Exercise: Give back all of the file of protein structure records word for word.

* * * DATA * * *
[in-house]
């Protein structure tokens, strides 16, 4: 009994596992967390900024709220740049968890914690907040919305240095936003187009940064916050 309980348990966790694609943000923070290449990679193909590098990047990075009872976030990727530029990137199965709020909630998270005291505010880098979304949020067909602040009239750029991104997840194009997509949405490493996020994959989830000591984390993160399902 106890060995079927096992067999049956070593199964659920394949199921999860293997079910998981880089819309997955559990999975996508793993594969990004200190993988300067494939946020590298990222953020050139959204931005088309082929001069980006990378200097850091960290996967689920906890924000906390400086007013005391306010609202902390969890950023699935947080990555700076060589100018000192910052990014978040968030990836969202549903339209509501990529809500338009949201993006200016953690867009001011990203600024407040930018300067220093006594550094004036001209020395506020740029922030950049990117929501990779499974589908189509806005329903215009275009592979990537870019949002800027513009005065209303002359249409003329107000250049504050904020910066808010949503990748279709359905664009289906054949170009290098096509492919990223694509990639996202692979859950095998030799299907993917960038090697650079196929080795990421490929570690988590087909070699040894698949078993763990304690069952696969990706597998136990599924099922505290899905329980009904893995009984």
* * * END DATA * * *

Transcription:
[in-house]
């Protein structure tokens, strides 16, 4: 009994596992967390900024709220740049968890914690907040919305240095936003187009940064916050 309980348990966790694609943000923070290449990679193909590098990047990075009872976030990727530029990137199965709020909630998270005291505010880098979304949020067909602040009239750029991104997840194009997509949405490493996020994959989830000591984390993160399902 106890060995079927096992067999049956070593199964659920394949199921999860293997079910998981880089819309997955559990999975996508793993594969990004200190993988300067494939946020590298990222953020050139959204931005088309082929001069980006990378200097850091960290996967689920906890924000906390400086007013005391306010609202902390969890950023699935947080990555700076060589100018000192910052990014978040968030990836969202549903339209509501990529809500338009949201993006200016953690867009001011990203600024407040930018300067220093006594550094004036001209020395506020740029922030950049990117929501990779499974589908189509806005329903215009275009592979990537870019949002800027513009005065209303002359249409003329107000250049504050904020910066808010949503990748279709359905664009289906054949170009290098096509492919990223694509990639996202692979859950095998030799299907993917960038090697650079196929080795990421490929570690988590087909070699040894698949078993763990304690069952696969990706597998136990599924099922505290899905329980009904893995009984």